This article argues that the s 29(1)(a) right to a basic education affords an unqualified right to adequate school facilities. This argument builds on the Constitutional Court's recent judgment in Governing Body of the Juma Musjid Primary School & others v Essay NO & others, which affirms that the right to a basic education is an unqualified right, distinct from the textually qualified socio-economic rights in the South African Constitution, and strongly suggests that 'a basic education' is a substantive standard of education. Drawing on recent litigation, we proceed to argue that must be understood to include a right to adequate school facilities: facilities that are conducive to effective teaching and learning and do not threaten the health, safety and dignity of learners and teachers. We then explore some of the possibilities and challenges involved in the judicial enforcement of this unqualified right to adequate facilities. We argue that the unqualified right affords litigants a number of advantages, and the challenges it presents can be overcome without stripping the right of its content or force.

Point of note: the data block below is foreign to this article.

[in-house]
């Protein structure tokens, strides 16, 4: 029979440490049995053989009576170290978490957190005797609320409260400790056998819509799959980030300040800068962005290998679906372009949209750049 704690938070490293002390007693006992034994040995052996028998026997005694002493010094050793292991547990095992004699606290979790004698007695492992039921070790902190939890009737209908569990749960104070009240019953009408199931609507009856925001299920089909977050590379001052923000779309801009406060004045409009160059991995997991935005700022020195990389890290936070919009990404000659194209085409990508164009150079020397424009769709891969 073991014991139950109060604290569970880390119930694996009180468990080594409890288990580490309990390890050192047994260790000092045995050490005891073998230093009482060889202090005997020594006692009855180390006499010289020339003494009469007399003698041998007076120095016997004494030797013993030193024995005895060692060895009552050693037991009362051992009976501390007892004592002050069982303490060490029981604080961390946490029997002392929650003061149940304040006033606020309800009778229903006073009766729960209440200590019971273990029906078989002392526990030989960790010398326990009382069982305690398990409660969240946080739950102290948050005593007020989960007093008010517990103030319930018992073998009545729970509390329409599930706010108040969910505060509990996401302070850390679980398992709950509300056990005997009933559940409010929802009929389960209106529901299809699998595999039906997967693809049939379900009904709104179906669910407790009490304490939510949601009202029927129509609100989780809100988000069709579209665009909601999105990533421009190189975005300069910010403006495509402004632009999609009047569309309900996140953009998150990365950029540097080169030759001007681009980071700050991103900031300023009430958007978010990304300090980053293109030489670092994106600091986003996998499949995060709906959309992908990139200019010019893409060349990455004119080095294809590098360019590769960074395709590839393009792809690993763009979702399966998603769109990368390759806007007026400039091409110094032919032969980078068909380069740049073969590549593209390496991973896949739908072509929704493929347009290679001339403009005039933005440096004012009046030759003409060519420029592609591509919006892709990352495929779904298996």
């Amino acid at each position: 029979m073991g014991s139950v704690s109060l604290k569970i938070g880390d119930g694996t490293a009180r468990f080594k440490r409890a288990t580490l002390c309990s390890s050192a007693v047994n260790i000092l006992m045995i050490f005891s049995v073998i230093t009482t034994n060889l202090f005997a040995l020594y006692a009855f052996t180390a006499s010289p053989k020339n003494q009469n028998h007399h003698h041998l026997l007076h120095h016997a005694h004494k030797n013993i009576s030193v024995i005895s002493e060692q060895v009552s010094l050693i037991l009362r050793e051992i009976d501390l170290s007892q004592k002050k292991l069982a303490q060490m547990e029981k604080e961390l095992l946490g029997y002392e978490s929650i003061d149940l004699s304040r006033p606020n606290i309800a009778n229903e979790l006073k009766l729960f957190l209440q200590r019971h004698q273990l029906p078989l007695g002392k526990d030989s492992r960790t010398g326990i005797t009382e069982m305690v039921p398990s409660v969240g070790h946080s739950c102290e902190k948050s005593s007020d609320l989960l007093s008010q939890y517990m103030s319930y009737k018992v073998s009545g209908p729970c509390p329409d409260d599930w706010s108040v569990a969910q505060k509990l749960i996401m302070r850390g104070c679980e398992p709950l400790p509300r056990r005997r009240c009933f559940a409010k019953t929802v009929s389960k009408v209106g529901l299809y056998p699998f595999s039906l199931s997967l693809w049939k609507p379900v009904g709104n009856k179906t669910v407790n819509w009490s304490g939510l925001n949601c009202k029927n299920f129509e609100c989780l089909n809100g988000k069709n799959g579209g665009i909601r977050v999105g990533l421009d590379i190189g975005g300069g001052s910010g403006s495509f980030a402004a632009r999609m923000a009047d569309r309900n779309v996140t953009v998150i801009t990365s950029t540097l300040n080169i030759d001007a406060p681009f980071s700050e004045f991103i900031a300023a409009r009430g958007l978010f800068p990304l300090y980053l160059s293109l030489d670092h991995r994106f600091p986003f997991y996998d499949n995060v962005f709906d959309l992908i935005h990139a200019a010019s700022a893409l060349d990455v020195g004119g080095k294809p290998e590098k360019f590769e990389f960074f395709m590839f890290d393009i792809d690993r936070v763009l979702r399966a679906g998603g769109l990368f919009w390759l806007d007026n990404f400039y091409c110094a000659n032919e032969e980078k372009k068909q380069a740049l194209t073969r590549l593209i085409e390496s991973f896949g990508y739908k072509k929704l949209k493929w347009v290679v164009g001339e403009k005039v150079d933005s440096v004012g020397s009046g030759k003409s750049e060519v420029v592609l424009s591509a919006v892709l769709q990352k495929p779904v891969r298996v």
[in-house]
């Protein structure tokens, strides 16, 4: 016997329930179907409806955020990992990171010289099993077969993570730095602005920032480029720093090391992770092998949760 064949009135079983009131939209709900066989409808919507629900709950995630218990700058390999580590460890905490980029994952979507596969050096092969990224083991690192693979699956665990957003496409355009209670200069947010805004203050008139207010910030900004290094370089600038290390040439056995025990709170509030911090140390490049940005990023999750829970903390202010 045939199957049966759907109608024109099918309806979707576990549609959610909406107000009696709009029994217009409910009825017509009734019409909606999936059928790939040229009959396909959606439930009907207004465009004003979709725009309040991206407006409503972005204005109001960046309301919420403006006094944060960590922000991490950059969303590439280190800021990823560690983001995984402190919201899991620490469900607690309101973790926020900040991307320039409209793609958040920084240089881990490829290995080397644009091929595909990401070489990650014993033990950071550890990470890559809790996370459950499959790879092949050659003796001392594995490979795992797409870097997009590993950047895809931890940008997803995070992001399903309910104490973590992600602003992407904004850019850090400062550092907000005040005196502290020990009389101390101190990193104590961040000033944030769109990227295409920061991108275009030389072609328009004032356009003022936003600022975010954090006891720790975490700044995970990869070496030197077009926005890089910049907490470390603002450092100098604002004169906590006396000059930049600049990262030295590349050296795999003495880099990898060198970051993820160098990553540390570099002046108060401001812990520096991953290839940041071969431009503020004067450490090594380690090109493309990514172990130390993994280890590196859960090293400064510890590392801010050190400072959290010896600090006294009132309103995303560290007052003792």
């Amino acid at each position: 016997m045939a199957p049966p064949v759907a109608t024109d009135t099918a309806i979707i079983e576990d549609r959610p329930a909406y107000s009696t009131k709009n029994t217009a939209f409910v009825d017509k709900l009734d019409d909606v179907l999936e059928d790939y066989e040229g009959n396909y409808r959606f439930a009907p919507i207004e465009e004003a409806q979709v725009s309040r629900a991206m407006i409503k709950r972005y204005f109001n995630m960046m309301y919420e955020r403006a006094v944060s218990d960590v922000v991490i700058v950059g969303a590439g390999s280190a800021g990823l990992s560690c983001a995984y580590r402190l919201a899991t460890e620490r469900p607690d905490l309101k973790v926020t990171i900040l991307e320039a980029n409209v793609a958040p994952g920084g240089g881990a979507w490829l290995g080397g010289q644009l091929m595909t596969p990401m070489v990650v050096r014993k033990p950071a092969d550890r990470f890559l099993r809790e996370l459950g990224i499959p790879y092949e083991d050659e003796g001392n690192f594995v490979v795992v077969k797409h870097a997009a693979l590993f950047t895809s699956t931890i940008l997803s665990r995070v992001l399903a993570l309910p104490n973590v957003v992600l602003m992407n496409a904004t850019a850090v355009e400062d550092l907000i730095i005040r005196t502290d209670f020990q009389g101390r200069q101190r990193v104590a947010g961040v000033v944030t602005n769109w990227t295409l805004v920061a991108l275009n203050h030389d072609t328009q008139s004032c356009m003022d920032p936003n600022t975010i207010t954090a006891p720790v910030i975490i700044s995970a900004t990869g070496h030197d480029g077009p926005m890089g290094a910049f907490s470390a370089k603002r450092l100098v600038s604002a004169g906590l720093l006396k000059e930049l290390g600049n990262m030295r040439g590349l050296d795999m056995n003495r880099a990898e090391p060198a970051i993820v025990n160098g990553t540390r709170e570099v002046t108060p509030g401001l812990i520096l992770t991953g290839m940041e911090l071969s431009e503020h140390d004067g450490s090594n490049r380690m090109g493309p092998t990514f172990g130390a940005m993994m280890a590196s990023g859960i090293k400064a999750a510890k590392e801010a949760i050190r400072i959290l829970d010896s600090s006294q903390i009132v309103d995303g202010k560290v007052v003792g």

Law, Order and Liberty: Essays in Honour of Tony Mathews, Marita Carnelley & Shannon Hoctor (Eds.) : book reviewSource: South African Law Journal 129, pp 591 –600 (2012)More Less
The publication of a tribute to the late Professor Tony Mathews, in the form of a collection of essays written by some of South Africa's most distinguished jurists, is overdue. The editors and publishers of, and the contributors to, this collection must therefore be commended.